The New England Small College Athletic Conference (NESCAC) announced its top honors this week. Among the Camels recognized are first-year forward Mairead Hynes, and women’s hockey head coach Kristin Steele.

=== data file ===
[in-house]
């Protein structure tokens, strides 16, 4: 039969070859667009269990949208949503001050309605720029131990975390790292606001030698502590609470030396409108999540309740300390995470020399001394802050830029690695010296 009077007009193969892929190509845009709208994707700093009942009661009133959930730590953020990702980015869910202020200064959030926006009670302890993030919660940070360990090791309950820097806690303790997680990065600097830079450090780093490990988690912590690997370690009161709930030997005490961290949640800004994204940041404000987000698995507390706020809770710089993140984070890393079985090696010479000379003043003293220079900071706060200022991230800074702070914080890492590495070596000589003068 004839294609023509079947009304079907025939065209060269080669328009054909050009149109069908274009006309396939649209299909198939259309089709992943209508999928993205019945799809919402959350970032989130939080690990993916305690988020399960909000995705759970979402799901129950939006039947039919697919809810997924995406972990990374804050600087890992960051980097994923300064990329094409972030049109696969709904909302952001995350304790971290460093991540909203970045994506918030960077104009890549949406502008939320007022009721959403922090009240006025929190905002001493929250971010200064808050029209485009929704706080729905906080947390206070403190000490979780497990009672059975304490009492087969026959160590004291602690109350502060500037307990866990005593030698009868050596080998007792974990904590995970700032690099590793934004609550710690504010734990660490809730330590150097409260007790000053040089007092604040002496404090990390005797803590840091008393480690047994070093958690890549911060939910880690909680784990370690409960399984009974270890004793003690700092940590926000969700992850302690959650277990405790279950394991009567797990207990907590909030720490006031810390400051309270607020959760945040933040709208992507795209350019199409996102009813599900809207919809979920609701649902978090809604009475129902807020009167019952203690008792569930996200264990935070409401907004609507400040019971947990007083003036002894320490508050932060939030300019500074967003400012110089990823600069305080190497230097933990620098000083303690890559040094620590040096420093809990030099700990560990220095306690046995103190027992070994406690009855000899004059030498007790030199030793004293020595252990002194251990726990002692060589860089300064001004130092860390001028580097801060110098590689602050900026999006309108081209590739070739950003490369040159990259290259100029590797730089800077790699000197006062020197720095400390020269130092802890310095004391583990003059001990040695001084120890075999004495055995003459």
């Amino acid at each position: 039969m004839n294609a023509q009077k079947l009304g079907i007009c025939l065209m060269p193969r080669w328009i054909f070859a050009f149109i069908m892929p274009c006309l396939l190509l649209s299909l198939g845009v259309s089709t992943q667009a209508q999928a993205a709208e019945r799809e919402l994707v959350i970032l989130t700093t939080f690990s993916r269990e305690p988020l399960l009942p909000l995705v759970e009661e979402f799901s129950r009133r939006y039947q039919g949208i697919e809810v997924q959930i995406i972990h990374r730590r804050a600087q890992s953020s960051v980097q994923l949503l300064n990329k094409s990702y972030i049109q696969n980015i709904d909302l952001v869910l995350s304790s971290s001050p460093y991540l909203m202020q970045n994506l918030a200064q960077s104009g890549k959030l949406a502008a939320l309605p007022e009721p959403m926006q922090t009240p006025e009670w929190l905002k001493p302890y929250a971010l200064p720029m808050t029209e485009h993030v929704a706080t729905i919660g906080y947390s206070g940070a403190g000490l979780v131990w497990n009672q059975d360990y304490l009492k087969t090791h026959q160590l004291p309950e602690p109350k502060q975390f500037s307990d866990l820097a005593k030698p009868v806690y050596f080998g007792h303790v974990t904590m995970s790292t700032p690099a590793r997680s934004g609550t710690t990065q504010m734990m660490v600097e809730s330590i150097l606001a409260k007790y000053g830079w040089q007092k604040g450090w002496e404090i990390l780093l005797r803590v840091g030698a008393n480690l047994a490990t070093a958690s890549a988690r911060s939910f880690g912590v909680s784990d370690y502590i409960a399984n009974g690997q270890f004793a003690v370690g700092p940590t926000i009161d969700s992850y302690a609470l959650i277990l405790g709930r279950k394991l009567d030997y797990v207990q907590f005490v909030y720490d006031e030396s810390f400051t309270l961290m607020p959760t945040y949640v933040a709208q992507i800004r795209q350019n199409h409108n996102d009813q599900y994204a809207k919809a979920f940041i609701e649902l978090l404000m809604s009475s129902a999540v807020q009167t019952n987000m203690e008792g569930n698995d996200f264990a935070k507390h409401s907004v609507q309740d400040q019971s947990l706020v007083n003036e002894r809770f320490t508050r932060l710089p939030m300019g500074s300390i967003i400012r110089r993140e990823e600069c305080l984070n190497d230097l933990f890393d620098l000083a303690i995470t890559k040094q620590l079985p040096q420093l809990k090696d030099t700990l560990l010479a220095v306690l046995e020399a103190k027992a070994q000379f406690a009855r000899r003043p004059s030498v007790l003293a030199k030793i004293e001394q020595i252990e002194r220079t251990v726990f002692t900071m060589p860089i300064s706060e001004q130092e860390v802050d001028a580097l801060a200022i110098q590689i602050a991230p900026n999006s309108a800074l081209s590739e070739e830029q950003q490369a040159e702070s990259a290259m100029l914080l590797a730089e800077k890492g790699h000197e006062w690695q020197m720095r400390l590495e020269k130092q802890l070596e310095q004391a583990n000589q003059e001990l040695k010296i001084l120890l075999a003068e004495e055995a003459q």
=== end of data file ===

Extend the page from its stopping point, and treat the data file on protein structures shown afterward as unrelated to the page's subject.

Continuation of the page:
Raymond Pace Alexander was a pioneer in the civil rights struggle, fighting de facto segregation in housing, education, public accommodations and in the workplace in Philadelphia from 1923 to the 1960s. You've probably never heard of him. History Professor David Canton hopes his new biography, "Raymond Pace Alexander: A New Negro Lawyer Fights for Civil Rights in Philadelphia," will shed light on Alexander's significant - and largely unheralded - contributions to the movement. Canton, director of the Connecticut College's Center for the Comparative Study of Race and Ethnicity and an expert in 20th century American social history, urban history and the civil rights movement, also wants to give readers a better understanding of the importance of the civil rights struggle in the North, the subject of a seminar he teaches at Connecticut College. "Southern studies dominate civil rights scholarship, but over the last 15 years, there has been an increasing interest in the north," Canton said. "Most Americans view racism, segregation, and the civil rights struggle as southern phenomena, but racism, segregation, and the civil rights struggle are an American phenomena." According to Canton, African Americans living in northern states in the 1920s and 1930s experienced de facto segregation and in some cities, including Philadelphia, white-owned businesses displayed Jim Crow signs. Yet unlike the southern movement, which was led by a prominent national figure, the northern civil rights struggle was a local affair led by a variety of individuals and organizations. These organizations and individuals had a significant impact at the local level, with lasting effects on the national movement. "Alexander was instrumental in increasing the number of black city workers, expanding black political power in Philadelphia and improving the status of black lawyers," Canton said. "His generation planted the seeds for the next generation of influential black leaders." To purchase "Raymond Pace Alexander," visit the Connecticut College Bookshop, Amazon.com or BarnesandNobel.com.
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